Capturing Crash Dumps for Analysis

Sometimes, folks report crashes to the IE team that we are unable to reproduce internally. That’s usually because, as mentioned often, most crashes are caused by buggy browser add-ons.

In some cases, however, crashes occur even when running with browser add-ons off, and if we cannot reproduce the problem, the next best thing is a crash dump file from the affected machine.

Collecting crash dumps isn’t hard:

  1. Install WinDBG from (See the "Standalone Debugging Tools" section)

  2. Configure WinDBG to run whenever a crash occurs: In an elevated command prompt, run WinDBG with the -I (case-sensitive) parameter.  For instance: 

    C:\debuggers\windbg.exe –I

  3. When the crash occurs, WinDBG opens.  Type the following command to generate a .DMP file:

    .dump /ma %USERPROFILE%\Desktop\IECrash.dmp

Dump files tend to be dozens to hundreds of megabytes in size, so they typically cannot be readily passed around via email (although they often compress well). If a DMP file is requested, the person asking for the file will typically tell you how to return the file to them.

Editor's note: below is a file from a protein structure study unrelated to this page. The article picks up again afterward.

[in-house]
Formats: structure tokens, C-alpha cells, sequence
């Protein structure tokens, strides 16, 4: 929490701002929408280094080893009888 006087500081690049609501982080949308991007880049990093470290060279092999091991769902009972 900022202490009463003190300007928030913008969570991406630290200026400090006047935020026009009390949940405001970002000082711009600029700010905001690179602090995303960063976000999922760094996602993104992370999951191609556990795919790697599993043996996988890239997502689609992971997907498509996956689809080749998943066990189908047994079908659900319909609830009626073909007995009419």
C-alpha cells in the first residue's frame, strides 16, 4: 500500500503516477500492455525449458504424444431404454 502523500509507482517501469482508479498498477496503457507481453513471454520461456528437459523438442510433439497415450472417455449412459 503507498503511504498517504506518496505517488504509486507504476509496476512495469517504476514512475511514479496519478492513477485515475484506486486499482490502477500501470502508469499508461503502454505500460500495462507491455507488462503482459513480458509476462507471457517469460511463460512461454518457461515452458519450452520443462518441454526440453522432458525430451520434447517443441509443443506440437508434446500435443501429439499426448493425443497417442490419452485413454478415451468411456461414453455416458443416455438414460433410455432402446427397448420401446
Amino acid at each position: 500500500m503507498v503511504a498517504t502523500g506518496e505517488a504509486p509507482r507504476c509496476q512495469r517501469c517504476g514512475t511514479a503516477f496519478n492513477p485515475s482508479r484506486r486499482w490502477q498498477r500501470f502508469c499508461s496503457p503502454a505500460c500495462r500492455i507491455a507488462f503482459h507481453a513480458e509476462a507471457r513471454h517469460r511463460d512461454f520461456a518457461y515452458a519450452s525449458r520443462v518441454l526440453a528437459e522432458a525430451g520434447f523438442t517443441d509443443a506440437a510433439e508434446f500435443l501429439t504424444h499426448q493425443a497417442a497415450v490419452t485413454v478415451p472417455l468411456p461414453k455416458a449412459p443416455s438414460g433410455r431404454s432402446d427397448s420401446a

If you allowed the "Watson" Windows Error Reporting system to upload a crash report, you can help us find "your" crash by letting us know the "bucket number." All Windows Error reporting logs are presented in the event viewer as Event ID 1001.  After the crash report is sent, go into Computer Management and drill down to Event Viewer\Windows Logs\Applications, search for the Event ID 1001 that corresponds to the time the crash occured, open it up, the failure bucket id will be listed there.

Depending on the problem reported, we may also want to get a network traffic log or a Process Monitor log


Update: The Visual Studio team just posted a blog on capturing dumps with Visual Studio or Task Manager.